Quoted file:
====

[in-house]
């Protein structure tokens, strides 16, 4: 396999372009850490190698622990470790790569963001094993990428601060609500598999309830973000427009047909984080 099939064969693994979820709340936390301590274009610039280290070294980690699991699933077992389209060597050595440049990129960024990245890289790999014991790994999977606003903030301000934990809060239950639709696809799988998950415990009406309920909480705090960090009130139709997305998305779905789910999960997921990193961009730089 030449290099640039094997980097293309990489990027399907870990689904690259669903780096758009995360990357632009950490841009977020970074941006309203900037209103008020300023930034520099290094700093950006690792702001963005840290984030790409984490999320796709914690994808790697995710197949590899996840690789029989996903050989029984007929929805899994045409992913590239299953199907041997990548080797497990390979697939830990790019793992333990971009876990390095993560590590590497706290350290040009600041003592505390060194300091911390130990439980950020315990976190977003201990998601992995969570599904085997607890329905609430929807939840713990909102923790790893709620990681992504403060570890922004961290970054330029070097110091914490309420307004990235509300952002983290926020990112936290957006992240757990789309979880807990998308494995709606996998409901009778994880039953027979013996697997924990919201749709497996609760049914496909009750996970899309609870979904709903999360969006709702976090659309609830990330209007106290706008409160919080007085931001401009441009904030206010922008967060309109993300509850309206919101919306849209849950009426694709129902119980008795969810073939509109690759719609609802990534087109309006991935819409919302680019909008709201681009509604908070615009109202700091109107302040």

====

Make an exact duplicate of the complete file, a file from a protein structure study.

[in-house]
């Protein structure tokens, strides 16, 4: 396999372009850490190698622990470790790569963001094993990428601060609500598999309830973000427009047909984080 099939064969693994979820709340936390301590274009610039280290070294980690699991699933077992389209060597050595440049990129960024990245890289790999014991790994999977606003903030301000934990809060239950639709696809799988998950415990009406309920909480705090960090009130139709997305998305779905789910999960997921990193961009730089 030449290099640039094997980097293309990489990027399907870990689904690259669903780096758009995360990357632009950490841009977020970074941006309203900037209103008020300023930034520099290094700093950006690792702001963005840290984030790409984490999320796709914690994808790697995710197949590899996840690789029989996903050989029984007929929805899994045409992913590239299953199907041997990548080797497990390979697939830990790019793992333990971009876990390095993560590590590497706290350290040009600041003592505390060194300091911390130990439980950020315990976190977003201990998601992995969570599904085997607890329905609430929807939840713990909102923790790893709620990681992504403060570890922004961290970054330029070097110091914490309420307004990235509300952002983290926020990112936290957006992240757990789309979880807990998308494995709606996998409901009778994880039953027979013996697997924990919201749709497996609760049914496909009750996970899309609870979904709903999360969006709702976090659309609830990330209007106290706008409160919080007085931001401009441009904030206010922008967060309109993300509850309206919101919306849209849950009426694709129902119980008795969810073939509109690759719609609802990534087109309006991935819409919302680019909008709201681009509604908070615009109202700091109107302040």